LONDON (Reuters) – An increase in OPEC oil production in March did not reach the target of an agreement with allies, as the rise of other major producers was offset by lower output from African members, according to a report.
The Organization of the Petroleum Exporting Countries (OPEC) pumped 28.54 million barrels a day in March, up 90,000 barrels a day from the previous month, but less than the 253,000 barrels a day set by the agreement. Allies, including Russia.
OPEC and its allies, known as OPEC +, are gradually reversing production cuts that have been in place since 2020 as demand is recovering from the corona epidemic. OPEC + convened on Thursday to confirm previously agreed plans, despite the $ 139 a barrel in 2008 following Russia’s occupation of Ukraine.
The agreement calls for an increase of 400,000 barrels per day in May from all OPEC + members, of which approximately 253,000 barrels per day are shared by the 10 OPEC members under contract.
Reuters polls showed lower-than-promised production in October-January, but higher than that in February, with many producers unable to pump more crude oil due to a lack of investment, which has been exacerbated by the epidemic.
As a result, 10 OPEC members pay far less than the contract called for. The survey found that the volume of OPEC pledges rose to 151 per cent in March from 136 per cent in February.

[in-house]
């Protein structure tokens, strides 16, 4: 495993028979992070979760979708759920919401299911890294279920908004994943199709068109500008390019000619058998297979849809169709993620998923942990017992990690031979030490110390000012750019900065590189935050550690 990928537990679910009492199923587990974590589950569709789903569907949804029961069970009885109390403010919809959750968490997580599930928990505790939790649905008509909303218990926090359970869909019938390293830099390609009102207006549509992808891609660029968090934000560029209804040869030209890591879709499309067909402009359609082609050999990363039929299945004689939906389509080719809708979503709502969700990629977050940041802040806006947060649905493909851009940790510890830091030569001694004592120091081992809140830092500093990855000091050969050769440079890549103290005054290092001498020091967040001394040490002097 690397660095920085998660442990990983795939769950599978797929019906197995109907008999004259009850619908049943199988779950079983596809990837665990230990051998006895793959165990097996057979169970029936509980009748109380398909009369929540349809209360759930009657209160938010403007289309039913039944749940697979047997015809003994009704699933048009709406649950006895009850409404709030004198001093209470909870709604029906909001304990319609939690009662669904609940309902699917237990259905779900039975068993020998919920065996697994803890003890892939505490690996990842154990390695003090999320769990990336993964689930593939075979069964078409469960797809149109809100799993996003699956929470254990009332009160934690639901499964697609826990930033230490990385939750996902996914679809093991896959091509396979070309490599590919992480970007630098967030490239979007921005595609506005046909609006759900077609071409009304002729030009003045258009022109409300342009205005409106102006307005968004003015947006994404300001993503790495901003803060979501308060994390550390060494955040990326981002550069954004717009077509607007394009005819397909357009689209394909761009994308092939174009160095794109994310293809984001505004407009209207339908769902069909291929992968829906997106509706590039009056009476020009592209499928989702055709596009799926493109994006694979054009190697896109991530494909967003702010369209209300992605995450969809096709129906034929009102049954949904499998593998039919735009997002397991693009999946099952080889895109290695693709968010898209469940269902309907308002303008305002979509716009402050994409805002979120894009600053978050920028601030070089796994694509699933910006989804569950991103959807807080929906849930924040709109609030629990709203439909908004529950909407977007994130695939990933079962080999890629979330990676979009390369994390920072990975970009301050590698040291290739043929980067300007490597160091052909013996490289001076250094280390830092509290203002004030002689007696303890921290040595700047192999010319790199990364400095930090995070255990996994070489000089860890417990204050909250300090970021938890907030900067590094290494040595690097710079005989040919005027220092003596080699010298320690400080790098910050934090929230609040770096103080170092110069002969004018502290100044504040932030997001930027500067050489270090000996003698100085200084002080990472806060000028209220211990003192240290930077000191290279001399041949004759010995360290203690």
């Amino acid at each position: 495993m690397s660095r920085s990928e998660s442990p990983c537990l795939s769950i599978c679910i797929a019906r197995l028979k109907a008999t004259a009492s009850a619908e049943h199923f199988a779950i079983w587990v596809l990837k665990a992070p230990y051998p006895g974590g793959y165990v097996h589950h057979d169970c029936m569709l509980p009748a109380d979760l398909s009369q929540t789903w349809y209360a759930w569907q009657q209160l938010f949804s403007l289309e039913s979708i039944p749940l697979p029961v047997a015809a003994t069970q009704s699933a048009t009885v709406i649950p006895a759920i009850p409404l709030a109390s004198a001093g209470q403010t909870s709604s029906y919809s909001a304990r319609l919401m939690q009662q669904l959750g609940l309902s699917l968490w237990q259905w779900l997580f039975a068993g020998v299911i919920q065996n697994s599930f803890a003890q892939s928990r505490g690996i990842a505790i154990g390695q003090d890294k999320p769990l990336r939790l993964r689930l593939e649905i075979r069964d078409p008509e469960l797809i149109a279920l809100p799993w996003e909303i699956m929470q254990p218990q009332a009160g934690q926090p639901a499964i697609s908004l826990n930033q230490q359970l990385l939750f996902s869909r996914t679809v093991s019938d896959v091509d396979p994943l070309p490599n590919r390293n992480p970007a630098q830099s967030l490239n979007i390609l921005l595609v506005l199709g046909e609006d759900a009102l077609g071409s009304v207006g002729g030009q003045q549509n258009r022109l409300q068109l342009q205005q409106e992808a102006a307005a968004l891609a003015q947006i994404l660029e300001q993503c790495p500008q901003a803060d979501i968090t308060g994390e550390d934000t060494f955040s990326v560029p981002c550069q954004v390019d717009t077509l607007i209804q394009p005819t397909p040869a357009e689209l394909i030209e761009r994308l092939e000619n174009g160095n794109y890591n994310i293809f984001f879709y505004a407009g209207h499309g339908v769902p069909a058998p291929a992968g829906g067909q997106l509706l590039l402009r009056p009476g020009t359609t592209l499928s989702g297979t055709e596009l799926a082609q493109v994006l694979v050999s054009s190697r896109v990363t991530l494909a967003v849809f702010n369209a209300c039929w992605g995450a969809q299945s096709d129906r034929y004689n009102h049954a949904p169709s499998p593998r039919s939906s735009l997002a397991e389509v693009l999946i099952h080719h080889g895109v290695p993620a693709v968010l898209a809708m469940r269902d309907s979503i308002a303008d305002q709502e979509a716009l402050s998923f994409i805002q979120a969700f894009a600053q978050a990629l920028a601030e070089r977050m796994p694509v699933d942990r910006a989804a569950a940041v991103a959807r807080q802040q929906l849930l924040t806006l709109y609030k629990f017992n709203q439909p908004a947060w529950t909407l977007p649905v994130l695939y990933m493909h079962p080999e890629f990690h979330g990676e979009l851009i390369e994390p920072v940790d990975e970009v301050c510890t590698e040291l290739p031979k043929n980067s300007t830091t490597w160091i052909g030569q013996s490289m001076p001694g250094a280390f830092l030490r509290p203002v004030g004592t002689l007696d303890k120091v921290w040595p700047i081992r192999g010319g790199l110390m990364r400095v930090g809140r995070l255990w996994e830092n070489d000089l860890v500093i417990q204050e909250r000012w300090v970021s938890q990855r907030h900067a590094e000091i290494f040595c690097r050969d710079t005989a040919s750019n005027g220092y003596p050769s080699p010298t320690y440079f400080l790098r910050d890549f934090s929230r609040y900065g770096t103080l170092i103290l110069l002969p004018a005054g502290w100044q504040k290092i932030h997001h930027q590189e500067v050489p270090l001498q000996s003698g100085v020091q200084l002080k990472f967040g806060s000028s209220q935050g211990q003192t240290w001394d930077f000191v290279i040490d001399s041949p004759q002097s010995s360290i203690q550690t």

* Production is low in Nigeria and Libya
The study shows that Nigerian production has dropped by 100,000 barrels per day due to accidents in the Pony and Bros River areas. Porsche Majur was lifted from the Brass River area.
Libya’s production fell by 50,000 barrels a day as two oil fields were closed earlier this month.
Production disruption limited the impact of increased OPEC production by large manufacturers. The survey found that the largest increase was 110,000 barrels per day in March and came from Saudi Arabia.
Kuwait and Iraq each made a small increase of 30,000 bpd, while the UAE added 10,000 bpd.
The survey concluded that Iran, which has been exempted from production cuts, has been sending more oil to China in recent months, although there has been no significant change in its production in March, following a series of talks to renew Tehran’s 2015 nuclear deal with world powers.
Venezuela’s production continued to increase, which was also excluded from the cuts.
The survey found that production did not increase due to the lack of additional production capacity in Equatorial Guinea and Gabon.
(Produced by Mahmoud Salamah and Rehab Ala for the Arab Bulletin, edited by Mustafa Saleh)
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